I hurt for a long time because of childhood sexual abuse. Now I want to provide a safe place for hurting men to connect with other survivors of sexual abuse. Talk to us. You don't have to use your real name to share your experiences or ask questions.

Moving On?

(This post comes from Roger Mann.)

Sometimes I think my entire life has revolved around sex. I understand it’s a big part of a guy’s life. Someone once said, “From the time we exit the exit, we spend the rest of our lives trying to get back in.” Much of art and literature—and now the media—is devoted to it in one way or another, especially these days. I get that.

Still, for me it’s been an ongoing theme. Being a sex object as a child was a large part of my confusion over my identity and worth. The teens, normally a tumultuous time for a boy, were even more confusing. When I should have been discovering girls, I was already being discovered by males.

I married thinking that would solve and solidify my ambivalence about the whole thing. It didn’t. I gave up for a while and listened to those telling me to accept who and what I was. But that’s not who I came to realize I was after all.

So, years of therapy later, and many books, counseling sessions, and so forth, I still find my mind haunted by what happened to me so long ago. Today I find myself asking this question. Do I want this issue to continue being the main theme my life seems to revolve around? Or is it time to put it on the back burner to simmer, and try and enjoy what life has led me to in the present?

I’m not giving up on trying to heal, but I’m not going to spend the rest of my life looking back. I have a good life. Yet I think that at times I miss some of the goodness while trying to deal with scars from my past. Although there’s no question I’m scarred, I’m still alive, and I suspect I’m still missing much because of trying to lick my wounds.

Moving on is not denial. It can also be a part of the healing process.

Hurting Back (Part 2 of 7)

As I continue to learn about forgiving, I’m able to say that people who hurt often hurt others. That may not be obvious to us who were molested. Perhaps not every perp was first victimized, but something caused deep pain or need in their lives, and finding temporary sexual satisfaction was their form of self-medication.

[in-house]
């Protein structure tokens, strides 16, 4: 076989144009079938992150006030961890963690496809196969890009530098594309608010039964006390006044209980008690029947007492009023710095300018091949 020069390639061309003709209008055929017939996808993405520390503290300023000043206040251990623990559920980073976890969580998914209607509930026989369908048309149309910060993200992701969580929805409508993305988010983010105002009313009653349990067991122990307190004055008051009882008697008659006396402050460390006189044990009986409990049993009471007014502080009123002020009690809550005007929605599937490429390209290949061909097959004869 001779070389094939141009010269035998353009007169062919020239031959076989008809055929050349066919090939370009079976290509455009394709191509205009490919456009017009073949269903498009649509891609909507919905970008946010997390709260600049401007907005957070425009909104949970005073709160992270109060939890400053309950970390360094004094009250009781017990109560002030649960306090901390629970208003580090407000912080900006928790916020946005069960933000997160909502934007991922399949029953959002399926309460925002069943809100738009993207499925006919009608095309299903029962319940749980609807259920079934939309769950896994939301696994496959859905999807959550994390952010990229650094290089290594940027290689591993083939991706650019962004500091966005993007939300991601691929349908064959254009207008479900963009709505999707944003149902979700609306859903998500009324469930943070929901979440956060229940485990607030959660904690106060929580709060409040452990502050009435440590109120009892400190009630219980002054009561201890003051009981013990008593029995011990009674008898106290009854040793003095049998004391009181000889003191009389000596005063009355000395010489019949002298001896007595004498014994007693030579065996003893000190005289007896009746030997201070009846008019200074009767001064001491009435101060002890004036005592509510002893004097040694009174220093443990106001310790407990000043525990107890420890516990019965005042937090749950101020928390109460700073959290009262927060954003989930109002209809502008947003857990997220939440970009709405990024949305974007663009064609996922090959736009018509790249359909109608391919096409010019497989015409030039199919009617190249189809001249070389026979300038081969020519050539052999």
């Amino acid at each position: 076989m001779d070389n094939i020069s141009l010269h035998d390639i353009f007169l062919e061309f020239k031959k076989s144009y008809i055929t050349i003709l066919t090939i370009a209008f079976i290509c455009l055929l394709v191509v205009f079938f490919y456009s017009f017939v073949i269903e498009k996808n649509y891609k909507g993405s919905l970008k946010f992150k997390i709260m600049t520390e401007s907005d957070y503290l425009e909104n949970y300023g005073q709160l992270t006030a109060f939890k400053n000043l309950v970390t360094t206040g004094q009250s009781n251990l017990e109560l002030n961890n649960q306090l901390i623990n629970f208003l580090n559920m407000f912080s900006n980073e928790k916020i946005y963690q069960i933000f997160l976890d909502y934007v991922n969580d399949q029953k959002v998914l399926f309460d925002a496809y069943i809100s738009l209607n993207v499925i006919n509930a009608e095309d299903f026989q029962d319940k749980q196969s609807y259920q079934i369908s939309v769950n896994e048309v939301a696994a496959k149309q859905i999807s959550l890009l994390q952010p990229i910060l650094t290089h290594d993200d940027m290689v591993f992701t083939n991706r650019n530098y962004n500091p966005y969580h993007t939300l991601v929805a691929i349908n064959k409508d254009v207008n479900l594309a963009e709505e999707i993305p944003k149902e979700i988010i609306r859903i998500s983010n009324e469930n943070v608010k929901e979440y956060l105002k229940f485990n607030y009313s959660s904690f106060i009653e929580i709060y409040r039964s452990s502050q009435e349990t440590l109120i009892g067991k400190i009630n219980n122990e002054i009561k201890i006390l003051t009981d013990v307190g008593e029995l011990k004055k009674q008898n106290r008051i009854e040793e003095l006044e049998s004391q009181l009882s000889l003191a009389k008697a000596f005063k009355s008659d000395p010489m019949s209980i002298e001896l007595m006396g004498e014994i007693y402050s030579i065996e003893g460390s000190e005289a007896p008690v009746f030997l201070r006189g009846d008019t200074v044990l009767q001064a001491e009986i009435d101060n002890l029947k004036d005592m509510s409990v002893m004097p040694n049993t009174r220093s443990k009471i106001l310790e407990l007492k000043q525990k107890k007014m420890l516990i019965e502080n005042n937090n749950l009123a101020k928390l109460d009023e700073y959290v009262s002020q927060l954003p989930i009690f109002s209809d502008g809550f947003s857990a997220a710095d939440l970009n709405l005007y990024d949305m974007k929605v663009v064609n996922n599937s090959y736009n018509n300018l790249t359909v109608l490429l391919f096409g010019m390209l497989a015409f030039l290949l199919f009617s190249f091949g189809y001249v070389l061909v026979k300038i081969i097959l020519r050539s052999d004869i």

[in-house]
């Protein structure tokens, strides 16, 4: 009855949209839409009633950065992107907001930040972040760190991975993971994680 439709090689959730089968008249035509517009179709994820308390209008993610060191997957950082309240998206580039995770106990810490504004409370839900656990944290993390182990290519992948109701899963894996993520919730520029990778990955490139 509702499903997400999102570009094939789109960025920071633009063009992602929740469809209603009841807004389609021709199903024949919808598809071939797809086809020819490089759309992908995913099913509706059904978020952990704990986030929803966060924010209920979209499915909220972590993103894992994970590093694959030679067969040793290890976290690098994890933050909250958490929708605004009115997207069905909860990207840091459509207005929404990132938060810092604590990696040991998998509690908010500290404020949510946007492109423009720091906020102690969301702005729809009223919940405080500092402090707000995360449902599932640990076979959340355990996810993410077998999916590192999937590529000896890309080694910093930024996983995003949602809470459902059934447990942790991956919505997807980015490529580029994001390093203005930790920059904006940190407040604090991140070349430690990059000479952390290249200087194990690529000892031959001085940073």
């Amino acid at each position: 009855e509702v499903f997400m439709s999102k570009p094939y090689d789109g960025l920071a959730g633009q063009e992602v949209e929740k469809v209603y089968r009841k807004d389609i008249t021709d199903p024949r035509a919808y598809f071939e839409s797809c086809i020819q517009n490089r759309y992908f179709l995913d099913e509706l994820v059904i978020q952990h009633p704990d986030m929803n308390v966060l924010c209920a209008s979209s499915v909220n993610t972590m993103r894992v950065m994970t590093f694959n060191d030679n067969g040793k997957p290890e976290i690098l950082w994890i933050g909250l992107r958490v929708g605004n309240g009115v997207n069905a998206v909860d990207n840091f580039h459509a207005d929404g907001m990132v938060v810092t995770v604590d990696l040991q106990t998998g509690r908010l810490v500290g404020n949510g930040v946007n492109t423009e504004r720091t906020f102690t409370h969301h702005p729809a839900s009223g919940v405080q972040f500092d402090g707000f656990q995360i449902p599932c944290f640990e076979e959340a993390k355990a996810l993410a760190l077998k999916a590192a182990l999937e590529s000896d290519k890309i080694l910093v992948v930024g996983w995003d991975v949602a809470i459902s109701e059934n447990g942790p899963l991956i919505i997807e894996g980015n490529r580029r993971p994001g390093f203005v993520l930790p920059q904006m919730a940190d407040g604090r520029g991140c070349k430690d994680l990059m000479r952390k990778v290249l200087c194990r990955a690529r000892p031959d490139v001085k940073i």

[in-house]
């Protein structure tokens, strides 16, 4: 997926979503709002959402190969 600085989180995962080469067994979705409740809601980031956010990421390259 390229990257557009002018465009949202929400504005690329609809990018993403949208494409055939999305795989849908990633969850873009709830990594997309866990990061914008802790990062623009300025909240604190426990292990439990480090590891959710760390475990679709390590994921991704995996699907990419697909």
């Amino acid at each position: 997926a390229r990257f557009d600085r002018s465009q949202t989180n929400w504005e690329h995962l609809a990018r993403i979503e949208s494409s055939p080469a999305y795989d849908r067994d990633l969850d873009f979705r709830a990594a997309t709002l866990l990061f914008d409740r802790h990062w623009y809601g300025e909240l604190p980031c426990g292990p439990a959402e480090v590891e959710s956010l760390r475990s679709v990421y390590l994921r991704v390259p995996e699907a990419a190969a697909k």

Even knowing that, for some of us it’s still hard to forgive. The anguish is too deep. The traumas of our childhood remain stuck in our memories.

Hurting back doesn’t satisfy. We may think it will, but it doesn’t. If I sock you after you struck me, it doesn’t lessen the sting I felt. Nor does it diminish my sadness that you hit me. At best, retaliation gives a momentary respite from pain. The only way to experience healing and peace is to release the pain—that is, to forgive.

Until we can forgive, we’re in a prison, padlocked in our heartache and locked out of the possibility of experiencing healing and freedom. In short, we’re unable to experience peace because we’re still bolted to the past.

Someone wisely said, “Without forgiveness, we remain tethered to the person who harmed us. We’re bound by chains of bitterness and vengeance. Until we can forgive the one who harmed us, we’re unable to grab hold the key that frees us from our prison. Our perpetrators are still inflicting agony and despair. That person is our jailer.”

When we forgive, we take control of our lives and feelings. We become our own liberators.

Above all, we don’t forgive to help our perpetrators. We forgive for ourselves. Forgiveness is the best form of self-interest.

The best way to win over our oppressor is to forgive him 
and not allow him to continue the torment.